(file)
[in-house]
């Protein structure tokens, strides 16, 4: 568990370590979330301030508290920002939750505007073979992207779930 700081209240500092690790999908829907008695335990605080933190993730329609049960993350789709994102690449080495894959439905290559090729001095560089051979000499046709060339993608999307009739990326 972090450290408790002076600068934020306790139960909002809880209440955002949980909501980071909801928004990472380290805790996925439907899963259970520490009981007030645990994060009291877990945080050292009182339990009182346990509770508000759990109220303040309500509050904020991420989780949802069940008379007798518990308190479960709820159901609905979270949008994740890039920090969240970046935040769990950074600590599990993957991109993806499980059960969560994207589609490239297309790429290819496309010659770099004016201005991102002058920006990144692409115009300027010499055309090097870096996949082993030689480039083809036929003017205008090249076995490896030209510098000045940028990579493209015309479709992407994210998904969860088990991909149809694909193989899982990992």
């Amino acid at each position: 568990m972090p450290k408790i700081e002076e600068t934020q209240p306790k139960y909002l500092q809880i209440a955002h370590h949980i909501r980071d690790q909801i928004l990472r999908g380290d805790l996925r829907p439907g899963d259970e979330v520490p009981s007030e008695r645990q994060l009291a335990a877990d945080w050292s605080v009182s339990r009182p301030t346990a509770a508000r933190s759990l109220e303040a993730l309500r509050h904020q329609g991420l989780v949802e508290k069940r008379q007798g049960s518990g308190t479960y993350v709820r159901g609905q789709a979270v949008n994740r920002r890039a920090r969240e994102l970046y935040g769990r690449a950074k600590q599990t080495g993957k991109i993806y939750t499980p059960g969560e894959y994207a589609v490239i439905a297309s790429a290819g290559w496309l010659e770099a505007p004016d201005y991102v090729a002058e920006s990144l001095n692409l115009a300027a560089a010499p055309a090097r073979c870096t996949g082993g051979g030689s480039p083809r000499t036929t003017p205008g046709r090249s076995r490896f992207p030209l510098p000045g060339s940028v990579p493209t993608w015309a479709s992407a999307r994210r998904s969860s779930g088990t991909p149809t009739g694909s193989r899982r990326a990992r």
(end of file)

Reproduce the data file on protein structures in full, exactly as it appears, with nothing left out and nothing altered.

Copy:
[in-house]
């Protein structure tokens, strides 16, 4: 568990370590979330301030508290920002939750505007073979992207779930 700081209240500092690790999908829907008695335990605080933190993730329609049960993350789709994102690449080495894959439905290559090729001095560089051979000499046709060339993608999307009739990326 972090450290408790002076600068934020306790139960909002809880209440955002949980909501980071909801928004990472380290805790996925439907899963259970520490009981007030645990994060009291877990945080050292009182339990009182346990509770508000759990109220303040309500509050904020991420989780949802069940008379007798518990308190479960709820159901609905979270949008994740890039920090969240970046935040769990950074600590599990993957991109993806499980059960969560994207589609490239297309790429290819496309010659770099004016201005991102002058920006990144692409115009300027010499055309090097870096996949082993030689480039083809036929003017205008090249076995490896030209510098000045940028990579493209015309479709992407994210998904969860088990991909149809694909193989899982990992």
């Amino acid at each position: 568990m972090p450290k408790i700081e002076e600068t934020q209240p306790k139960y909002l500092q809880i209440a955002h370590h949980i909501r980071d690790q909801i928004l990472r999908g380290d805790l996925r829907p439907g899963d259970e979330v520490p009981s007030e008695r645990q994060l009291a335990a877990d945080w050292s605080v009182s339990r009182p301030t346990a509770a508000r933190s759990l109220e303040a993730l309500r509050h904020q329609g991420l989780v949802e508290k069940r008379q007798g049960s518990g308190t479960y993350v709820r159901g609905q789709a979270v949008n994740r920002r890039a920090r969240e994102l970046y935040g769990r690449a950074k600590q599990t080495g993957k991109i993806y939750t499980p059960g969560e894959y994207a589609v490239i439905a297309s790429a290819g290559w496309l010659e770099a505007p004016d201005y991102v090729a002058e920006s990144l001095n692409l115009a300027a560089a010499p055309a090097r073979c870096t996949g082993g051979g030689s480039p083809r000499t036929t003017p205008g046709r090249s076995r490896f992207p030209l510098p000045g060339s940028v990579p493209t993608w015309a479709s992407a999307r994210r998904s969860s779930g088990t991909p149809t009739g694909s193989r899982r990326a990992r």